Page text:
Civil action. On motion to strike complaint.
The Monmouth Consolidated Water Company (hereinafter called "the company") on December 1, 1960 filed a complaint reciting that it is a public utility corporation authorized and empowered to condemn land by virtue of R.S. 48:19-15. It seeks the appointment of commissioners to appraise the value and fix the compensation to be paid defendants for lands to be taken by the company in connection with the enlargement of its Swimming River water supply reservoir.
The company has obtained a permit, dated May 9, 1957 from the State Water Policy and Supply Council to divert water from Swimming River.
Defendants move to dismiss the complaint on the ground that the court lacks jurisdiction over the subject matter by reason of the failure of the company to comply with R.S. 58:6-3.
Defendants concede that the company has been invested by sovereign legislative grant with the power of condemnation. See R.S. 48:19-15, which provides:
"Every company organized under this chapter desiring to take, use and occupy any lands or to take or divert any spring or stream of water for the purposes of its incorporation, may acquire by condemnation such lands, rights and privileges in the manner prescribed by chapter 1 of the title Eminent Domain (§ 20:1-1 et seq.). * * *"
Defendants are of the belief that the company's power to condemn is conditioned by R.S. 58:6-3 to the extent of requiring the approval for its exercise by the Water Policy and Supply Council. R.S. 58:6-3 provides as follows:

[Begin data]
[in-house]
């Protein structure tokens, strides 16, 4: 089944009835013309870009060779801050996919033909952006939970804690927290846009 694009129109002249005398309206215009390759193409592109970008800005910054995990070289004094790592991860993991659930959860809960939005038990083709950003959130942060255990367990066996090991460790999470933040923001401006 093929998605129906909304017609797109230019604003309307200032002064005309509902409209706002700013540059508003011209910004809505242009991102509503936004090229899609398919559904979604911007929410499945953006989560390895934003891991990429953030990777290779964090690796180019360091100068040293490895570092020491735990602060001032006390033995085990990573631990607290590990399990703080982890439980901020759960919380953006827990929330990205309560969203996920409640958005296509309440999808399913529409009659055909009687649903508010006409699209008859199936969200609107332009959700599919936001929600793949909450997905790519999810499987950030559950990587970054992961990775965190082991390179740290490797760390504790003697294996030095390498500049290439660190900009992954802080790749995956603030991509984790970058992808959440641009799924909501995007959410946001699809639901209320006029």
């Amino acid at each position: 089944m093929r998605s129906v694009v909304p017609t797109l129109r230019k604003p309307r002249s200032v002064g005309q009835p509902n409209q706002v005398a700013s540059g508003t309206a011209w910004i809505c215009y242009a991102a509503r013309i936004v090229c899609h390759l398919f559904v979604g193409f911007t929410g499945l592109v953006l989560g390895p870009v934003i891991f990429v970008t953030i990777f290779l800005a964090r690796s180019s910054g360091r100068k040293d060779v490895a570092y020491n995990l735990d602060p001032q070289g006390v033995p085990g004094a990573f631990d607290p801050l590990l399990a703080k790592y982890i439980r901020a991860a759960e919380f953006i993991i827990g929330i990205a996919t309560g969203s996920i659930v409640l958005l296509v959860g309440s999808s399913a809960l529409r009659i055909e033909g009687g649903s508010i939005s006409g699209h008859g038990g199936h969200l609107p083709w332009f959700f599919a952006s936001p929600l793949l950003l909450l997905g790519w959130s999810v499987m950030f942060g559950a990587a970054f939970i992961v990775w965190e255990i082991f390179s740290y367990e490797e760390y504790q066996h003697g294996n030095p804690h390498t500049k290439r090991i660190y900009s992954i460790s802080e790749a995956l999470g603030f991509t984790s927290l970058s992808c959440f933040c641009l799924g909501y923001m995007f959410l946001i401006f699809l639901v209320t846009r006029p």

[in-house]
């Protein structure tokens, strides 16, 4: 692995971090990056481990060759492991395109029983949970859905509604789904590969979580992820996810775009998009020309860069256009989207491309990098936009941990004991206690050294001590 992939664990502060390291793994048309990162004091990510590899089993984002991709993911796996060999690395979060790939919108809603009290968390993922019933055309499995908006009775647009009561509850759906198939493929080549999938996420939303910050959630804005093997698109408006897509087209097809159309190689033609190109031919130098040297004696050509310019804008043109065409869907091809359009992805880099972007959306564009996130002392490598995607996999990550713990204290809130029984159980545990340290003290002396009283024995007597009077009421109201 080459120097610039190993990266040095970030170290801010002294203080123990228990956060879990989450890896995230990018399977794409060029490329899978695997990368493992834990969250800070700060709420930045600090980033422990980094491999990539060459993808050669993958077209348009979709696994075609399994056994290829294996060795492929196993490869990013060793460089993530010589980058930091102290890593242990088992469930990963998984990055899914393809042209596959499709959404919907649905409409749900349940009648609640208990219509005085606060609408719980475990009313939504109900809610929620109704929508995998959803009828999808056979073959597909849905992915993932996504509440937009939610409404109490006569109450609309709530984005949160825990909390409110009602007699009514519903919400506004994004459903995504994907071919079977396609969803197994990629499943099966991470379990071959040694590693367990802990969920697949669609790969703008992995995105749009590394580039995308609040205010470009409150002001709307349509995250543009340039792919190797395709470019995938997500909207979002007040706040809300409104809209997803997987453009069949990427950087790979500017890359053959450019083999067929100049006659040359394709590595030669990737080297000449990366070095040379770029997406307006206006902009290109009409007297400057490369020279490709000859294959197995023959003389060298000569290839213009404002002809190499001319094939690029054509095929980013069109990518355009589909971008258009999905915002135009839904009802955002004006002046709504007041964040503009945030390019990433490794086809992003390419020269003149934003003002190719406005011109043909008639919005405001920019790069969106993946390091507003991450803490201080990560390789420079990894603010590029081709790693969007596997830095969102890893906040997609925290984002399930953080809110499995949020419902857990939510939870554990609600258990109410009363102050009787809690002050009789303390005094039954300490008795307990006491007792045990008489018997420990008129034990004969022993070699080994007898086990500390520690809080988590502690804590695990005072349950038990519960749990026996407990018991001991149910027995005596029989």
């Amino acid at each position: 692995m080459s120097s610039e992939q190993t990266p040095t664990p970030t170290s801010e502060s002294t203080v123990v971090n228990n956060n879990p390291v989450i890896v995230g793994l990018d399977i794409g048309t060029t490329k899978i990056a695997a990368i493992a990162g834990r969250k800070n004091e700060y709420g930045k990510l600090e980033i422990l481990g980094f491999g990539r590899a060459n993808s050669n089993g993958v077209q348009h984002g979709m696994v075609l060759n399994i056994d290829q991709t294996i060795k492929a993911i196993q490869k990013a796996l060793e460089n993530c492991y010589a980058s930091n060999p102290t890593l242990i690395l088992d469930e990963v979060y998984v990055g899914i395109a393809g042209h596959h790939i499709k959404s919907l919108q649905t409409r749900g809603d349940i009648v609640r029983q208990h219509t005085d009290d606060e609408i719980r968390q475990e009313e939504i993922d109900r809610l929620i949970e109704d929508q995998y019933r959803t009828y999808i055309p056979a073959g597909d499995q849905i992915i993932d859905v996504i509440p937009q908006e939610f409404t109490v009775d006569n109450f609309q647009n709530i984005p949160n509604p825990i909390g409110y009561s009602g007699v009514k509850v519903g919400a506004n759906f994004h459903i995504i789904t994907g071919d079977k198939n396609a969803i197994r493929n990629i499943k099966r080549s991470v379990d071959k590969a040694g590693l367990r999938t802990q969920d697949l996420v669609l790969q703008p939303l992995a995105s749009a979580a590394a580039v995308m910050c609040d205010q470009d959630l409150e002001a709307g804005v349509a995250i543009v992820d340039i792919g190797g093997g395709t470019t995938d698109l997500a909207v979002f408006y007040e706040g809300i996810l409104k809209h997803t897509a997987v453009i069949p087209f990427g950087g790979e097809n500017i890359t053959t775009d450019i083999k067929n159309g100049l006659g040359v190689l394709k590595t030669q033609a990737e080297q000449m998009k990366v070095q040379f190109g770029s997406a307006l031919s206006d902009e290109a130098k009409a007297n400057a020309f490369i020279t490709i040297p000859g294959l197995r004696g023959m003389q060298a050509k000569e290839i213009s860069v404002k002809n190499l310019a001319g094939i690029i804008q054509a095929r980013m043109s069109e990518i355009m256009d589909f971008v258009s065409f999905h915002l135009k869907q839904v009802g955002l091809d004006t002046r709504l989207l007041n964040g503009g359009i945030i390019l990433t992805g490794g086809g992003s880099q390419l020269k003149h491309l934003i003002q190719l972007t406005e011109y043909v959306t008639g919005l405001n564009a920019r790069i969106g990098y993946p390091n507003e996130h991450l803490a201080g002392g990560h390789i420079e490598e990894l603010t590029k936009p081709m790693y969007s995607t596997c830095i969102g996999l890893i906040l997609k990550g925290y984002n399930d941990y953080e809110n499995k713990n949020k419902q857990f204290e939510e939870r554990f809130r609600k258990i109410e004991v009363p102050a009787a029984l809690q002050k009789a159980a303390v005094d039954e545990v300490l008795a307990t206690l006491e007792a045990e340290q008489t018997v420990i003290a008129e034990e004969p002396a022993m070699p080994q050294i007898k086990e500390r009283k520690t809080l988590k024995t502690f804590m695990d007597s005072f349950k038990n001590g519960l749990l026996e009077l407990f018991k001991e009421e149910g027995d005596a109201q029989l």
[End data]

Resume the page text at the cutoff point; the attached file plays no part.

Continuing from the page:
"Before the right of condemnation conferred by this chapter is exercised, the approval of the state water policy commission or other state agency succeeding to and exercising the jurisdiction and powers of such commission, shall be first secured thereto."
In 1931, there being some concern as to which water companies had rights of condemnation and which did not, the Legislature adopted L. 1931, c. 120, secs. 1 to 5, inclusive, now R.S. 58:6-1 to 5, inclusive.
An examination of R.S. 48:19-5, 6, 7 and 8 indicates that in 1919, 1925, 1933 and 1934 the Legislature established procedures whereby water companies not clearly under the Water Company Act, N.J.S.A. 48:19-1 et seq. , could acquire the rights and powers conferred by that act, including the right of condemnation. See R.S. 48:19-15, supra. R.S. 58:6 is clearly another legislative effort to make the power of condemnation available to those water companies which for some reason or other do not clearly ...